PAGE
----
Permian producers shifting towards development mode have been advocating the efficiency gained by drilling larger pads. Pad drilling allows producers to cut down on individual well costs through decreased downtime of rigs and crews as well as through shared facility costs. Pad drilling is a logical step in oil and gas development but does have an impact to production and cash flow timing due to its impact on spud-to-sale times.
The chart below shows a comparison of potential oil and gas production profiles in the Permian Basin using current rig activity and differences in spud-to-sale times. Neither of these scenarios represents BTU Analytics’ official Permian production forecasts, which take into account additional considerations such as infrastructure constraints, DUCs, commodity prices, etc.
Incorporating a 6-month spud-to-sale time results in a dramatic difference in average 2018 gas and oil production of 1 Bcf/d and 367 Mb/d, respectively. In a play where oil, gas, and NGL pipeline constraints loom on the horizon, forecasting the timing and magnitude of production growth is paramount. Thus, understanding changing spud-to-sale time dynamics is critical to correctly forecasting Permian Basin production growth in 2018.
Today, BTU Analytics estimates that 85% of wells in the Midland and 65% of wells in the Delaware were drilled on a pad in 2017. Compare this to the DJ Basin and the Bakken, both much older horizontal plays, where pad drilling accounts for 96% and 94% of horizontal drilling, respectively.
As more Permian producers shift to pad drilling and increase the size of their well pads in 2018, BTU Analytics expects average spud-to-sale times to increase. To estimate by just how much, let’s examine data on single-well spud-to-sale times in 2017 and the size of well pads in the Permian. The Delaware Basin had the longest drill time of 24 days compared to 17 days in the Midland and just 7 days in the DJ Basin. Layer on completion time and the average spud-to-sale time in the Delaware Basin was 36 days in 2017. This does not include any downtime to move rigs, crews, and equipment between well sites or the time to tie into midstream systems.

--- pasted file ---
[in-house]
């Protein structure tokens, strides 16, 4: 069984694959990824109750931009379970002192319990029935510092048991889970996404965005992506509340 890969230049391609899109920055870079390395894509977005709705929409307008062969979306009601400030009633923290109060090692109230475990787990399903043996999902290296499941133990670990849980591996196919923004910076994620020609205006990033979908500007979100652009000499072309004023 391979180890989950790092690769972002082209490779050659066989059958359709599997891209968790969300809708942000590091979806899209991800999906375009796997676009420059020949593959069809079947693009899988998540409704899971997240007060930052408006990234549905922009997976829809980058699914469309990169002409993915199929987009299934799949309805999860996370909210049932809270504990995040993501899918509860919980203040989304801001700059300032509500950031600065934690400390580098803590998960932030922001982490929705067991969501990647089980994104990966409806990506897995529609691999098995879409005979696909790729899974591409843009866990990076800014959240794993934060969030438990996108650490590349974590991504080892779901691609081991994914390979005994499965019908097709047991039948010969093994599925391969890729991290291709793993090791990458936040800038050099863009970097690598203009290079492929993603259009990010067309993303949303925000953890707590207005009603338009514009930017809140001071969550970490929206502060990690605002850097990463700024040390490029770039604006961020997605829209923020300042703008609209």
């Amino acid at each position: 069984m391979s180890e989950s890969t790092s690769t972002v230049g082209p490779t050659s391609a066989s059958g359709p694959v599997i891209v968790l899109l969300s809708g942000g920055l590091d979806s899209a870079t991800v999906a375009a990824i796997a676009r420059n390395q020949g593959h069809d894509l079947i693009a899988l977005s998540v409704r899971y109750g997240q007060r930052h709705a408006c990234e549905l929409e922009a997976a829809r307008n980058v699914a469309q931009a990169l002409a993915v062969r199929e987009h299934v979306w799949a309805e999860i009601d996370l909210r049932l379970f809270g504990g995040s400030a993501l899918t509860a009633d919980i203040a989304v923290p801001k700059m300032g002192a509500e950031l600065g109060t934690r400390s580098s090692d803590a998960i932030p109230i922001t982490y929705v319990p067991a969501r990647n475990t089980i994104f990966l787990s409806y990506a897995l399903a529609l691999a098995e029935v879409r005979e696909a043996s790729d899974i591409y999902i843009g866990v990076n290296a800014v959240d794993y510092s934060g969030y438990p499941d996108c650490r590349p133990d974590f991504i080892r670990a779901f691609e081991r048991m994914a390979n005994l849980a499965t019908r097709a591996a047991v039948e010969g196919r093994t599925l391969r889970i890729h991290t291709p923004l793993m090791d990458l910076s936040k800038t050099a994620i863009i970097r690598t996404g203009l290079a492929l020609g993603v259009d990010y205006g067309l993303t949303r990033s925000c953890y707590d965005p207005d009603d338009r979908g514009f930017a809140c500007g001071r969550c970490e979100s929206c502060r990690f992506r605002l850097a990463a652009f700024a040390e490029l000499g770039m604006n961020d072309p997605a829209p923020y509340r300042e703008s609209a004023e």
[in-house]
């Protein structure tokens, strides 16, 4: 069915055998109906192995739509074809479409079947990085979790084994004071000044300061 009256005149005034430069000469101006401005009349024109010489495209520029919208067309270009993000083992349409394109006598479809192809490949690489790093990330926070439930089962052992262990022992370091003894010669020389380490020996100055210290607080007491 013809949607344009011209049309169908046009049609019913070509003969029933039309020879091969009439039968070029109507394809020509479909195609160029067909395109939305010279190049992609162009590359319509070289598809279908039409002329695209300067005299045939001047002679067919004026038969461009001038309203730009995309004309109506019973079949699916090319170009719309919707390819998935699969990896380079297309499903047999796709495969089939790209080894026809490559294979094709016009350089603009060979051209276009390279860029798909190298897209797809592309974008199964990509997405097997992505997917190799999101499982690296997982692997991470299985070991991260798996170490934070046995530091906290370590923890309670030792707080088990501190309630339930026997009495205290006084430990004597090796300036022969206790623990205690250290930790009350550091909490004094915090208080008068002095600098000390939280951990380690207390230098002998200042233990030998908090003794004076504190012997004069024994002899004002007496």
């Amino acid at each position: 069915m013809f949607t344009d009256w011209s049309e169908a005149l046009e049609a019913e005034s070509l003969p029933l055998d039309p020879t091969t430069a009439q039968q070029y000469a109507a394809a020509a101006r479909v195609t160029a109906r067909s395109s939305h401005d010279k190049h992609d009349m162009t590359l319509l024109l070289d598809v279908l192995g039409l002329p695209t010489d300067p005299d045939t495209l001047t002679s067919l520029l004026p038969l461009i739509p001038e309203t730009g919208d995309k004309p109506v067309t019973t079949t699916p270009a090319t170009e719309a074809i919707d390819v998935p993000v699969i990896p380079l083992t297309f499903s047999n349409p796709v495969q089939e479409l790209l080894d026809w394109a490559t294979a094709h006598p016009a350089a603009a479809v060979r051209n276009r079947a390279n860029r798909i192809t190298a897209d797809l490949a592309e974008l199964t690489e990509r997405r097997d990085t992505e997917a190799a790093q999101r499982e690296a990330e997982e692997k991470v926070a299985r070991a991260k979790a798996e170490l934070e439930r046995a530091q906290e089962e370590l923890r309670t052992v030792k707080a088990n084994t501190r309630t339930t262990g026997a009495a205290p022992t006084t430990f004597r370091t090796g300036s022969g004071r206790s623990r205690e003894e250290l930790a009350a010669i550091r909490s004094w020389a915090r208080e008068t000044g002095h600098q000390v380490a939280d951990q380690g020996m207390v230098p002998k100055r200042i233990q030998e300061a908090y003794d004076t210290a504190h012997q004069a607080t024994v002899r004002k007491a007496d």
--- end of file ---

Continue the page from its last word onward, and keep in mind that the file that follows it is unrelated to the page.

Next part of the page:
Extrapolating these single-well drilling and completion times to multi-well pad shows that in the Midland and Delaware basins, a 3-well pad would have an average spud-to-sale time of 3 months compared to 2 years for a 20-well pad (assuming only 1 rig and 1 completion crew per pad). Historical data shows that the maximum pad size drilled in the Permian to date was over 30 wells. However, the average pad size for 2017 remains closer to three wells with 95% of pads having five or fewer wells. As producers continue to shift to drilling larger pads, correctly estimating changing spud-to-sale times will be increasingly important to production forecasting and understanding the timing of impending infrastructure constraints in the Permian.
For BTU Analytics’ proprietary Permian Basin production outlook which accounts for changing spud-to-sale times, infrastructure constraints, economics, and prices request a sample of our Upstream Outlook Report.